Swearing is kind of like being around people who are smoking. It is addictive. Hang with people that swear, then it can rub off on others. Same with smoking, though I quit 35 years ago and refuse to be around someone with a cigarette in their mouth.

    When I worked in a hot sweaty factory surrounded by all walks of life listening to their profanity, I was vulnerable, but my kids jumped all over me, If I ever used a profane word. If we don’t tolerate it from our kids, then we have to lead by example.

    Like others on this site, I have endured spiritual and mental abuse from a hyper Calvinist. Not knowing all who have endured abuse on this site, why take the chance to use abusive language directed to someone who has endured abuse? It might send them over the edge or cut into their heart.

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  65. SKIJ said,

    No. But you are saying that, in spite of all my years of experience as a teacher (including at kindergarten) and all of my fondness for children, you would still refuse to hire me as a teacher.

    And you would refuse to hire me, not because of inexperience or lack of competence, but simply because I’m a man.

    And I find that much more offensive than profanity.

    I’m sorry, SKIJ.

    At the very least, you are getting a small taste of what life is like for many women in and out of Christianity.

    We women are often told in Christian environs, and we also get messages in secular culture (via overt sexism, or societal gender stereotypes, or unconscious bias), that we women cannot or should not do X, Y, or Z, because we’re not…

    Good enough, smart enough, (physically and/or emotionally) strong enough, capable enough, logical enough, not predisposed enough for, X, Y, or Z …
    and all just because of the biological sex we were born.

    And it’s very insulting, frustrating, and incredibly infuriating.

    And I’d say most of us start getting these messages from the time we are little kids.
    It doesn’t just hit most of us over the head in adulthood.

    Personally, I do not have any issues with a man teaching kids of any age, provided he’s good at it / has the skills / talent / educated / interest in it / is qualified at it or for it.

    I don’t think your biological sex should be an automatic determiner of what career you (or anyone) goes into, should be encouraged to going into, permitted to enter, etc.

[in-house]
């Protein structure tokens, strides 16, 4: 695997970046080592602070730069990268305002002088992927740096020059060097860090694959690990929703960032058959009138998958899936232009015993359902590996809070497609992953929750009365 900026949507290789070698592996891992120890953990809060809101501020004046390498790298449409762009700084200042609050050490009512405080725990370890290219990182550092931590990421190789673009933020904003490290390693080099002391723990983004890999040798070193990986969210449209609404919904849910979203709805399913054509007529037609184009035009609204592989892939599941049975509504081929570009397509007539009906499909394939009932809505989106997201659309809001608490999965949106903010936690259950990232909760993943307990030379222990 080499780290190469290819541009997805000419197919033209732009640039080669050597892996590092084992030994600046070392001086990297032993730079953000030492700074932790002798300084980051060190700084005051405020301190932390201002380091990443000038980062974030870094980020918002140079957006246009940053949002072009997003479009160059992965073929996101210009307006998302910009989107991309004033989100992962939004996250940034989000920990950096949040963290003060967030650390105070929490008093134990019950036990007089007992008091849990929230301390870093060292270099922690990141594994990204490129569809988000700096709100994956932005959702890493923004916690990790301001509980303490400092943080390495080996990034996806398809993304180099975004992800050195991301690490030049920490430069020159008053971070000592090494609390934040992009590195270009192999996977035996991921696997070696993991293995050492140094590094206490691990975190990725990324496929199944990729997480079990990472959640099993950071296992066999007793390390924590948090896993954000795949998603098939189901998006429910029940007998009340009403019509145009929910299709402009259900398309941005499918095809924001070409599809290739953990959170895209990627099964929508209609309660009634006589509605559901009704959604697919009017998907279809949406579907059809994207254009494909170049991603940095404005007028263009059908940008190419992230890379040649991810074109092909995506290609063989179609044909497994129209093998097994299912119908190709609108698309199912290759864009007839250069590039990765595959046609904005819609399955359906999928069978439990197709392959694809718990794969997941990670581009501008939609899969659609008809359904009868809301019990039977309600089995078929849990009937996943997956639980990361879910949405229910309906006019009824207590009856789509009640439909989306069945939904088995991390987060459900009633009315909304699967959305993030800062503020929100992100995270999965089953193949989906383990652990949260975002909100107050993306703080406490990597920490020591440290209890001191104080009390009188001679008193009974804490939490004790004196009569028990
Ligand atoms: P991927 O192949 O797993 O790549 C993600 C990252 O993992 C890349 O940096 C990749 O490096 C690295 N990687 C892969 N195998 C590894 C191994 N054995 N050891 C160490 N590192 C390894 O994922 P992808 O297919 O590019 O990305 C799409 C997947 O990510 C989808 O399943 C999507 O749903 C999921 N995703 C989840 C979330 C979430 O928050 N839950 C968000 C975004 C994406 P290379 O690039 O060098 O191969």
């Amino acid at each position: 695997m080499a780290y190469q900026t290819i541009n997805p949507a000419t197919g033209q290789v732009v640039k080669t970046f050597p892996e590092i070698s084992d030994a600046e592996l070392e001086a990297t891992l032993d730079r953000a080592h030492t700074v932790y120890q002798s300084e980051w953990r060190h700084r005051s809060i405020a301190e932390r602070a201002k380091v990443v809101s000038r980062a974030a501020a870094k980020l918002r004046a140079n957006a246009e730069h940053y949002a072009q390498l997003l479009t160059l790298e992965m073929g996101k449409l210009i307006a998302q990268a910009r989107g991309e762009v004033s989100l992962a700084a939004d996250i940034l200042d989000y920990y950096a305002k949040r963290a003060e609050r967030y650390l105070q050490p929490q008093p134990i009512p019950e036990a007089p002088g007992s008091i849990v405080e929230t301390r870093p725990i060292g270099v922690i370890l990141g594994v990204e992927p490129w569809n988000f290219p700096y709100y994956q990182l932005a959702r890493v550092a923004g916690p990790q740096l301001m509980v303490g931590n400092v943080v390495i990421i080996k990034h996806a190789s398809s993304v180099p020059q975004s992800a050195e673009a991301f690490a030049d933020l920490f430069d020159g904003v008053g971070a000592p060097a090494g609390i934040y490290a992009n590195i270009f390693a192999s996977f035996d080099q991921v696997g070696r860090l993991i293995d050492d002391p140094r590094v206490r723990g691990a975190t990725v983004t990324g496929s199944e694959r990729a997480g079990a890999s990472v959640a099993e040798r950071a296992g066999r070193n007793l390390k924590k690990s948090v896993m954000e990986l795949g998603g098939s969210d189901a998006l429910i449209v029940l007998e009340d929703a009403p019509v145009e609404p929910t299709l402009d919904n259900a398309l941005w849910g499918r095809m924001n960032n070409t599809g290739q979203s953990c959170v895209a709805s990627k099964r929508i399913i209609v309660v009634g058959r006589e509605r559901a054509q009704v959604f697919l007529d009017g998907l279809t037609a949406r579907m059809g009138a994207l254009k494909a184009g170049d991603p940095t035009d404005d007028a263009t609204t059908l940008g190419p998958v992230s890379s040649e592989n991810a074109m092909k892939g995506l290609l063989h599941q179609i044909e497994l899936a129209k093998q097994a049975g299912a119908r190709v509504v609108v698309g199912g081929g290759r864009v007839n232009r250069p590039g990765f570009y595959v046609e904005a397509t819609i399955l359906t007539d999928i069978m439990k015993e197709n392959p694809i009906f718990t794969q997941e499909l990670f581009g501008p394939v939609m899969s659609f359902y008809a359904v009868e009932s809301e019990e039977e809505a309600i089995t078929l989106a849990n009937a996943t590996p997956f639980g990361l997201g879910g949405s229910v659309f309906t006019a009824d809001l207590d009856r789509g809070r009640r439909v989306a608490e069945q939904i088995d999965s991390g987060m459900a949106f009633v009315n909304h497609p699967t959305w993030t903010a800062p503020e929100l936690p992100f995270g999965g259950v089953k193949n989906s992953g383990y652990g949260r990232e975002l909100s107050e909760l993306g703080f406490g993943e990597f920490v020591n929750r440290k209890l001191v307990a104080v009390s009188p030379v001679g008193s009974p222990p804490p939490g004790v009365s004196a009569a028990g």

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  66. Dude said,

    I choose not to trade profanity on this thread which is why I have to stop my discussion with any individual who uses it to emphasize their point or other reasons. It changes the dynamics of the discussion turning it into something way more personal, especially if when views aren’t the same.

    Did I use profanity?

    Is that established?

    What the Fudge?

    You take some stuff too personally that is not meant to be taken personally, by the way.

    If I exclaim, “Oh sh-t that hurts!,” if I step on a Lego in your den with a bare foot, that isn’t a put down of you personally, any more than expressing exasperation via a “WTH” or “WTF” is over your off-topic points.

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  67. I apologize for going off topic here, but I feel it’s still a bit pertinent, in a way, considering all the recent posts by D and KAS-

    It’s really odd to me that participants such as D and KAS who seem very unhappy posting here to this blog, who keep nit-picking other people’s posts, over style, tone, and language, never- the- less keep posting to this site.

    They seem unhappy posting here, but they’ve been posting here for months.
    Why?
    (Well, KAS did say in an older post on another thread, that he posts to this blog to “distract himself.”
    (_Source for that KAS comment_.)

    Most of the time, if I find the culture of a blog or forum to be not of my taste or preference, I either stop visiting that site altogether, or I limit my time participating or reading there.

    I often find new blogs and forums to post to in those situations.

    I don’t usually keep returning to that same blog or forum that I find distasteful, as KAS and D do.

    They’ve both made it plain they disagree with many of us here, with how we talk and carry ourselves.

    Unless the blog owner tells me to change and/or shape up, I don’t really plan on changing how I communicate, certainly not all just to please D or KAS.

    If you don’t like 90% or more of the people here, or you don’t approve of, or like, how some of us express ourselves, you don’t have to keep reading, visiting, or posting here. This is not the only site on the internet.

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  68. Here is the point I really wanted to address when I came back to this thread today-

    Mark said about KAS to another poster:

    It’s quite another to start calling upon the word of GAWD against all evildoers and start claiming that God will immediately stop hearing me if I let the F-bomb slip out, which is the same point KAS thumps every time someone uses any profanity.

    I’m afraid if I scroll back up and read KAS’ post(s) myself that Mark is referencing that I will be tempted to respond,
    and these threads can be a tremendous time-suck, and KAS’ posts make my blood pressure rise.

    So, I’m going by Mark’s paraphrases here, rather than reading KAS first-hand.